After almost four years in Los Angeles, Vane began to feel stagnant, and decided that it was time to take her music on the road. During that time she had built up a solid following on Instagram, so she reached out to her network of fans for help in booking a tour. An outpouring of support ensued, and she was able to book a five month cross-country tour, playing at small bars, breweries, coffeeshops, and clubs, in peoples backyards, through these connections. She crashed with friends, kind strangers, or slept in a tent. She spent days off camping at National Parks. “It was the best summer of my life”, she recalls, “most of the songs on this record were written during that tour. On one of the album’s standout tracks, the slow country waltz “Dreaming of Utah”, Vane sings, “Woke up dreaming of Utah / the sweat and the dirt / how my feet led me closer / to a little self worth.”
“My favorite part about traveling across the country was reclaiming my American heritage, which was very difficult to figure out.” she explains. “Anywhere I went I had my anthropological hat on, watching how people talk and interact. There were new places that sometimes felt totally familiar and sometimes completely foreign. Each pocket of the country has its unique flavor, and discovering the musical stylings that go along with that really informed this record. I knew virtually nothing about country, old-time and bluegrass music until I ventured to the American South, but seeing those different musical traditions on a local level was inspiring.”
Exploring the various regions of America allowed Vane to feel more comfortable with her own musical and cultural voice. “I have had thoughts about, ‘can I sing this, am I allowed to write blues songs, etc’” she explains, “which has been an interesting thing to navigate, and do with respect, but the thing is I’m not from any one place, so I don’t have a style I can call my own. American music can mean so many different things”.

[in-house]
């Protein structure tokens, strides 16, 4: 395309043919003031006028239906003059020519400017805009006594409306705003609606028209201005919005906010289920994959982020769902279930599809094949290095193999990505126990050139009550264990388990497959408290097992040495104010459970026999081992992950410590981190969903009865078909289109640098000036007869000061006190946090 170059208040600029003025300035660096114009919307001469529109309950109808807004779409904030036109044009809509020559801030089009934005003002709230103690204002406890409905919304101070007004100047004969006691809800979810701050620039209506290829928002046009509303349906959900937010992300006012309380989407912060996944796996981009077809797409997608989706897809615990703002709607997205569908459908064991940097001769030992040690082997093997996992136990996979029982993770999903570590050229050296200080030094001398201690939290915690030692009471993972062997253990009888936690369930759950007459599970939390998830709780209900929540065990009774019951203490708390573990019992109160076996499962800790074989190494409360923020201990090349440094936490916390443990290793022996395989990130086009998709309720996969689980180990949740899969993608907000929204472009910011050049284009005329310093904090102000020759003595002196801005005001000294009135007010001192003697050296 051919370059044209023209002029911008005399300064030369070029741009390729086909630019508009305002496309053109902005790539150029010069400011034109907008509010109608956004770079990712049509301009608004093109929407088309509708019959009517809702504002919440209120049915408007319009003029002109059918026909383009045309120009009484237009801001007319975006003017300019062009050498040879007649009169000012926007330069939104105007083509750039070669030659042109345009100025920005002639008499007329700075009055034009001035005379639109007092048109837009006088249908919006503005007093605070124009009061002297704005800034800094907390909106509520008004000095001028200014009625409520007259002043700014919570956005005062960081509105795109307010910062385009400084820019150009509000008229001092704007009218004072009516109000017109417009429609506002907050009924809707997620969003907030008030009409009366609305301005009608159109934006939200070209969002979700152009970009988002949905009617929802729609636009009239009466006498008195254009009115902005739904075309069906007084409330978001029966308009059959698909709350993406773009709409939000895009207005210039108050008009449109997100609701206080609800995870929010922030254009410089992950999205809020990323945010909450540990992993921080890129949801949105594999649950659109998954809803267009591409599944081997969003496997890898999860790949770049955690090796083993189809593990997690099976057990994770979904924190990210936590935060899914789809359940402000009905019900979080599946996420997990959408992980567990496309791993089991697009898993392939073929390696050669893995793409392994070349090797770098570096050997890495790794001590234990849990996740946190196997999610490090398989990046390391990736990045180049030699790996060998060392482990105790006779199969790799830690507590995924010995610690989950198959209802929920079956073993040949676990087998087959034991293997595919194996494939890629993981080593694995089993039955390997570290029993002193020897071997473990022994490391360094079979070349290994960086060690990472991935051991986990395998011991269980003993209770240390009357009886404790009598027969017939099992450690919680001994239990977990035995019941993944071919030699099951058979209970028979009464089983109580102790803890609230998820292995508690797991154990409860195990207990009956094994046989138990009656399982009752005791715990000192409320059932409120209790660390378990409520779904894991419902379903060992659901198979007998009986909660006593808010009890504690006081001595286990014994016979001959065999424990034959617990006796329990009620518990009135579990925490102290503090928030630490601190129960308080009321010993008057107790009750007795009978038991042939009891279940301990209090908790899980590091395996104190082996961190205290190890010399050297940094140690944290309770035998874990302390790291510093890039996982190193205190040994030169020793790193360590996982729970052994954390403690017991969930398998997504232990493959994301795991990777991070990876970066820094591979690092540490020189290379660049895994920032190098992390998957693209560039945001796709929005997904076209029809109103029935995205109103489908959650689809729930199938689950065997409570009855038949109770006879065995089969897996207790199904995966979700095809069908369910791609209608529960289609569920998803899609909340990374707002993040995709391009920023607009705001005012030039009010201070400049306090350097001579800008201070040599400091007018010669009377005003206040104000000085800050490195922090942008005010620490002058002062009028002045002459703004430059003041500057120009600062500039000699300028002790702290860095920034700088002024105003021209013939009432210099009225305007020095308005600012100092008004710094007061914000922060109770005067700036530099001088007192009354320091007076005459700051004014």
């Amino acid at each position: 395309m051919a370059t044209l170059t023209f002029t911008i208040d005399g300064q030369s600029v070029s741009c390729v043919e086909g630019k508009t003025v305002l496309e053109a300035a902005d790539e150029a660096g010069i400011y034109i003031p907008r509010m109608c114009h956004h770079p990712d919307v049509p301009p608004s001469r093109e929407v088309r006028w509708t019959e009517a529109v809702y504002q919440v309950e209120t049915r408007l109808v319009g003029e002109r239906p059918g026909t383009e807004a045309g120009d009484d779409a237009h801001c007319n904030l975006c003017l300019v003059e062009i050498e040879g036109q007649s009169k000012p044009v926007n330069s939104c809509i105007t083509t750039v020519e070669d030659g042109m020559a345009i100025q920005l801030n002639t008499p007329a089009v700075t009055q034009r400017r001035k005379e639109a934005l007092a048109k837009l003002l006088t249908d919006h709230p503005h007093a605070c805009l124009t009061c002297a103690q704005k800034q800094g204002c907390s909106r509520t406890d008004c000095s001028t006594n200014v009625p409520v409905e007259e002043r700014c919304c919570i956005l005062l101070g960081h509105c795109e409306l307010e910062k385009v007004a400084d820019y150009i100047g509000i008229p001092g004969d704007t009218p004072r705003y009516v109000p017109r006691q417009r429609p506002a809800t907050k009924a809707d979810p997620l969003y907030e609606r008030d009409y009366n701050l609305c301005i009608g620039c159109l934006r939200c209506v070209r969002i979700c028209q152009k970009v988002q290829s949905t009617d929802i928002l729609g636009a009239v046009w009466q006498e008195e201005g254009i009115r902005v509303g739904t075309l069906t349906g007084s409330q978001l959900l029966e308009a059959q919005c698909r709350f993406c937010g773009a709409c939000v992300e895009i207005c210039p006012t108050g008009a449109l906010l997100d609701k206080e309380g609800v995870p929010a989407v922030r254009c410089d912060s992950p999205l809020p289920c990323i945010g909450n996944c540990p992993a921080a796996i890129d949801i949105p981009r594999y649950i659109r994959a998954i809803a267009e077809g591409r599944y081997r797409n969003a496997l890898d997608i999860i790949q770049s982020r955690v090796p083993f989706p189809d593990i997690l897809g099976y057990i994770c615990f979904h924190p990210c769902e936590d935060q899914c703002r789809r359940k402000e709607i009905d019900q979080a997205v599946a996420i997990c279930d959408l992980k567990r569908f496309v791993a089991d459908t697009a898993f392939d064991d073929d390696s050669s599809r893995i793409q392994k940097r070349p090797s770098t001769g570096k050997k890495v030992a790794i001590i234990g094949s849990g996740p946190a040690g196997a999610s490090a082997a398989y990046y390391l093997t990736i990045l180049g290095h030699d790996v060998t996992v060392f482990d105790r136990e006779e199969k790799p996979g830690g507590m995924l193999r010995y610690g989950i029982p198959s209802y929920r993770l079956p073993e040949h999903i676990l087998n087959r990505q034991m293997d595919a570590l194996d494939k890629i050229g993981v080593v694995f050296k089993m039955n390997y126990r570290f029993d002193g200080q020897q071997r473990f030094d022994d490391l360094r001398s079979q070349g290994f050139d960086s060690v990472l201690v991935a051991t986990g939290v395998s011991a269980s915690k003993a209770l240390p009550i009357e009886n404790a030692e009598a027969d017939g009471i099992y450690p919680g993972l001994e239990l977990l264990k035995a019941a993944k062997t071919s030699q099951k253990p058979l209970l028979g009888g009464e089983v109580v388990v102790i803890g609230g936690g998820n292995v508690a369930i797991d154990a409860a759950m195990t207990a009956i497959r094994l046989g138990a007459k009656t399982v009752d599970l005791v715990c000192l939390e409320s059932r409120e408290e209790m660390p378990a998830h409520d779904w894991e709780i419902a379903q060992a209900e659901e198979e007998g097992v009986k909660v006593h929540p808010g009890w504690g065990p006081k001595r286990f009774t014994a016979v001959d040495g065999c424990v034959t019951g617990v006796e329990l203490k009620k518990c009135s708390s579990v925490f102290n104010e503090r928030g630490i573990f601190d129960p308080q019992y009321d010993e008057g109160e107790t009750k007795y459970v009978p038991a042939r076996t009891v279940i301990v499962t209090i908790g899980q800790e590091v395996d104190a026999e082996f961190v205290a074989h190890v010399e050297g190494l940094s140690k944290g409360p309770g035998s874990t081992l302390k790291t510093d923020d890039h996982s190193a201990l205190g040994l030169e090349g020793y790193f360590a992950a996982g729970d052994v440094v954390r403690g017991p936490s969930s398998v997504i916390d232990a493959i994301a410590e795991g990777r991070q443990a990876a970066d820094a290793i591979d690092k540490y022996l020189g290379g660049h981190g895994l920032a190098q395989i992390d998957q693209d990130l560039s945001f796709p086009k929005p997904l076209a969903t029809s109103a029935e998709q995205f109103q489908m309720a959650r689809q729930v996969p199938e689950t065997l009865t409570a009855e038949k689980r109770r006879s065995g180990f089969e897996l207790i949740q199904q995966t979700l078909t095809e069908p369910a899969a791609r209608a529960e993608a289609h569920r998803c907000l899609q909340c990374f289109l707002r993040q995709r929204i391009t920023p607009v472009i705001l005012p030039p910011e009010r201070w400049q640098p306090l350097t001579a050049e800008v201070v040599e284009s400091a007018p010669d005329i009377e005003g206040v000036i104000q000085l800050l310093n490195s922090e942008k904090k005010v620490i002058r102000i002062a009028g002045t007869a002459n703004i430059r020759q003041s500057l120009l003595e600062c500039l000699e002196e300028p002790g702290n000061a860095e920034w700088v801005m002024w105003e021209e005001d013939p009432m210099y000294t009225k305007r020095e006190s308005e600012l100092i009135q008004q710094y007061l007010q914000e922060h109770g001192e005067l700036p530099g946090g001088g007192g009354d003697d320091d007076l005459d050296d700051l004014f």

On one of the album’s later tracks, “Wishing Bone Blues”, Vane’s emotive slide guitar sings unison with her voice, as she explains “I’ve seen gold up on the mountain, and drank silver from that fountain, and I’m out here, and I’m wishing, once again.” One can almost feel Vane’s heartfelt wish to belong
Following her cross-country journey, Vane relocated to Nashville where she hoped to find a larger community of like-minded musicians. Working with Grammy-award winning drummer and producer Cactus Moser (known for his work with Wynonna Judd) on Nowhere Sounds Lovely was assurance enough that she’d come to the right place. “When it came to the album, I wanted it to be a reflection of who I am, not just of the old music that I’ve come to love”, she explains, “and I’m essentially a rock kid who is obsessed with old music.” Moser also played drums on the record, and his style “has some grit and some rock, mixed with these really awesome references to traditional roots music”, says Vane. The album was engineered by Rodney Dawson, and also features bass player Dow Tomlin, fiddle player Nate Leath, and pedal steel player Tommy Hannum. These players imbued her blues rock sound with tinges of country and old time for the first time in her career, reflecting the expansion of her own musical palette that summer.
Vane’s perspective on American music is decidedly a unique one, but absolutely an authentic one, and if Nowhere Sounds Lovely, is any indication, Blues is all the better for her arrival.